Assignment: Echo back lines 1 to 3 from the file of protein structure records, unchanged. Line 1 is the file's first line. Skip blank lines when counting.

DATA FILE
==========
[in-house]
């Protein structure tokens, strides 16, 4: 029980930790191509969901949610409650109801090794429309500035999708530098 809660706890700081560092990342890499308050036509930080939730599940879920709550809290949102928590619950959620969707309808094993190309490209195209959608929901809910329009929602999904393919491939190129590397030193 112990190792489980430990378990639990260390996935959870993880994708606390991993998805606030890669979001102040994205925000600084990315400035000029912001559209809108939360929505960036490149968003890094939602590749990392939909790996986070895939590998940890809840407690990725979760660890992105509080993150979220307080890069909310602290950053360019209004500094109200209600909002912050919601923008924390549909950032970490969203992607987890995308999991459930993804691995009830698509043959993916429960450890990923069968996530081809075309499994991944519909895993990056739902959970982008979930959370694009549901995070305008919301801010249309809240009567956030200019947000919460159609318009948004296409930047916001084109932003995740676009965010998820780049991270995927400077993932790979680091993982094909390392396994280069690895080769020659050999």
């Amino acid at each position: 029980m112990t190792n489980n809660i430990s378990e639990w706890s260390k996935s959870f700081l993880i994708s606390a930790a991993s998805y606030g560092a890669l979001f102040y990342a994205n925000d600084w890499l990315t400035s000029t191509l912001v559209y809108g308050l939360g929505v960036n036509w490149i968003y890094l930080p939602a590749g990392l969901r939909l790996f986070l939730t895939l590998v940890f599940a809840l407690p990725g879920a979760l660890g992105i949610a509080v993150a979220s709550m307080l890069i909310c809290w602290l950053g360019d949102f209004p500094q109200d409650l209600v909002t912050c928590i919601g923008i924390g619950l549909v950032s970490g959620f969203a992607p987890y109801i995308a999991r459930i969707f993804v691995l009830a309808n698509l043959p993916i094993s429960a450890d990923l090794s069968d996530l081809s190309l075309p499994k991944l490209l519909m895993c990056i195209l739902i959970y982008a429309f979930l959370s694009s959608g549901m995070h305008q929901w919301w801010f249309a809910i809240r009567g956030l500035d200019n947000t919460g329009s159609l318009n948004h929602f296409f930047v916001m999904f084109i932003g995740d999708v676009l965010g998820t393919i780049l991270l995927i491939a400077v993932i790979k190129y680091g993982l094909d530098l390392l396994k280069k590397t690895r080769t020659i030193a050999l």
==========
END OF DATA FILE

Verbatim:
[in-house]
């Protein structure tokens, strides 16, 4: 029980930790191509969901949610409650109801090794429309500035999708530098 809660706890700081560092990342890499308050036509930080939730599940879920709550809290949102928590619950959620969707309808094993190309490209195209959608929901809910329009929602999904393919491939190129590397030193 112990190792489980430990378990639990260390996935959870993880994708606390991993998805606030890669979001102040994205925000600084990315400035000029912001559209809108939360929505960036490149968003890094939602590749990392939909790996986070895939590998940890809840407690990725979760660890992105509080993150979220307080890069909310602290950053360019209004500094109200209600909002912050919601923008924390549909950032970490969203992607987890995308999991459930993804691995009830698509043959993916429960450890990923069968996530081809075309499994991944519909895993990056739902959970982008979930959370694009549901995070305008919301801010249309809240009567956030200019947000919460159609318009948004296409930047916001084109932003995740676009965010998820780049991270995927400077993932790979680091993982094909390392396994280069690895080769020659050999």
């Amino acid at each position: 029980m112990t190792n489980n809660i430990s378990e639990w706890s260390k996935s959870f700081l993880i994708s606390a930790a991993s998805y606030g560092a890669l979001f102040y990342a994205n925000d600084w890499l990315t400035s000029t191509l912001v559209y809108g308050l939360g929505v960036n036509w490149i968003y890094l930080p939602a590749g990392l969901r939909l790996f986070l939730t895939l590998v940890f599940a809840l407690p990725g879920a979760l660890g992105i949610a509080v993150a979220s709550m307080l890069i909310c809290w602290l950053g360019d949102f209004p500094q109200d409650l209600v909002t912050c928590i919601g923008i924390g619950l549909v950032s970490g959620f969203a992607p987890y109801i995308a999991r459930i969707f993804v691995l009830a309808n698509l043959p993916i094993s429960a450890d990923l090794s069968d996530l081809s190309l075309p499994k991944l490209l519909m895993c990056i195209l739902i959970y982008a429309f979930l959370s694009s959608g549901m995070h305008q929901w919301w801010f249309a809910i809240r009567g956030l500035d200019n947000t919460g329009s159609l318009n948004h929602f296409f930047v916001m999904f084109i932003g995740d999708v676009l965010g998820t393919i780049l991270l995927i491939a400077v993932i790979k190129y680091g993982l094909d530098l390392l396994k280069k590397t690895r080769t020659i030193a050999l």